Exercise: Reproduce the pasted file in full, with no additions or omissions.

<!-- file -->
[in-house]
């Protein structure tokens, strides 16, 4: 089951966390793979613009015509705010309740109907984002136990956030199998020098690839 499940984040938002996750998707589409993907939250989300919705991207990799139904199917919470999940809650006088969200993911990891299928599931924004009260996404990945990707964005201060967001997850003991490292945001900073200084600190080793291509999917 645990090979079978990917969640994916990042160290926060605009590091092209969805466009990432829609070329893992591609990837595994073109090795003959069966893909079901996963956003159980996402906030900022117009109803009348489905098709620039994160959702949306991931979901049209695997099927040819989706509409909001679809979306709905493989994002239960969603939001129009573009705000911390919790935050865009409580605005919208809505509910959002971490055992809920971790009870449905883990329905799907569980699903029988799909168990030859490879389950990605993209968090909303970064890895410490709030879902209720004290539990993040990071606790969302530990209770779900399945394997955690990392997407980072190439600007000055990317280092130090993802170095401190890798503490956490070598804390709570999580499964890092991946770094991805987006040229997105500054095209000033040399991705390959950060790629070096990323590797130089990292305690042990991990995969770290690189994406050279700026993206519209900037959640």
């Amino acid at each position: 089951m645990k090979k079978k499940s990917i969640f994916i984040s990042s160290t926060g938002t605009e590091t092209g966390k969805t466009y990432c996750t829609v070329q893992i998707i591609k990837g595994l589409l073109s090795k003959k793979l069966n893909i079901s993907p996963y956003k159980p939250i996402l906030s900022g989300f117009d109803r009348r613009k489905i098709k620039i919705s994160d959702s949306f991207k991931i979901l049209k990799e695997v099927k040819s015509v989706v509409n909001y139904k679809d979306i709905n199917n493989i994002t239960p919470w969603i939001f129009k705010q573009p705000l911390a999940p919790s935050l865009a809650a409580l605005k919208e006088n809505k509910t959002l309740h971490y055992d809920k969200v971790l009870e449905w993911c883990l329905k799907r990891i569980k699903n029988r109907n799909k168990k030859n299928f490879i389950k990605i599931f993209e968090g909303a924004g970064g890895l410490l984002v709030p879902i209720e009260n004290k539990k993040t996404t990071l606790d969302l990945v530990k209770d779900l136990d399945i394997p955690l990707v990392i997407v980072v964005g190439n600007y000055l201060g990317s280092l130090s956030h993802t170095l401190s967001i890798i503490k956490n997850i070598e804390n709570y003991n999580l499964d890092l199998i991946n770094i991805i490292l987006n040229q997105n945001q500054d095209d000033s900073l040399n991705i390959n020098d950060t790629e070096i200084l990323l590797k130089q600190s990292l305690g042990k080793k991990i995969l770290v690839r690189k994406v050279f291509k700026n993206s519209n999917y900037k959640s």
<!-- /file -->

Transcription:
[in-house]
């Protein structure tokens, strides 16, 4: 089951966390793979613009015509705010309740109907984002136990956030199998020098690839 499940984040938002996750998707589409993907939250989300919705991207990799139904199917919470999940809650006088969200993911990891299928599931924004009260996404990945990707964005201060967001997850003991490292945001900073200084600190080793291509999917 645990090979079978990917969640994916990042160290926060605009590091092209969805466009990432829609070329893992591609990837595994073109090795003959069966893909079901996963956003159980996402906030900022117009109803009348489905098709620039994160959702949306991931979901049209695997099927040819989706509409909001679809979306709905493989994002239960969603939001129009573009705000911390919790935050865009409580605005919208809505509910959002971490055992809920971790009870449905883990329905799907569980699903029988799909168990030859490879389950990605993209968090909303970064890895410490709030879902209720004290539990993040990071606790969302530990209770779900399945394997955690990392997407980072190439600007000055990317280092130090993802170095401190890798503490956490070598804390709570999580499964890092991946770094991805987006040229997105500054095209000033040399991705390959950060790629070096990323590797130089990292305690042990991990995969770290690189994406050279700026993206519209900037959640």
């Amino acid at each position: 089951m645990k090979k079978k499940s990917i969640f994916i984040s990042s160290t926060g938002t605009e590091t092209g966390k969805t466009y990432c996750t829609v070329q893992i998707i591609k990837g595994l589409l073109s090795k003959k793979l069966n893909i079901s993907p996963y956003k159980p939250i996402l906030s900022g989300f117009d109803r009348r613009k489905i098709k620039i919705s994160d959702s949306f991207k991931i979901l049209k990799e695997v099927k040819s015509v989706v509409n909001y139904k679809d979306i709905n199917n493989i994002t239960p919470w969603i939001f129009k705010q573009p705000l911390a999940p919790s935050l865009a809650a409580l605005k919208e006088n809505k509910t959002l309740h971490y055992d809920k969200v971790l009870e449905w993911c883990l329905k799907r990891i569980k699903n029988r109907n799909k168990k030859n299928f490879i389950k990605i599931f993209e968090g909303a924004g970064g890895l410490l984002v709030p879902i209720e009260n004290k539990k993040t996404t990071l606790d969302l990945v530990k209770d779900l136990d399945i394997p955690l990707v990392i997407v980072v964005g190439n600007y000055l201060g990317s280092l130090s956030h993802t170095l401190s967001i890798i503490k956490n997850i070598e804390n709570y003991n999580l499964d890092l199998i991946n770094i991805i490292l987006n040229q997105n945001q500054d095209d000033s900073l040399n991705i390959n020098d950060t790629e070096i200084l990323l590797k130089q600190s990292l305690g042990k080793k991990i995969l770290v690839r690189k994406v050279f291509k700026n993206s519209n999917y900037k959640s």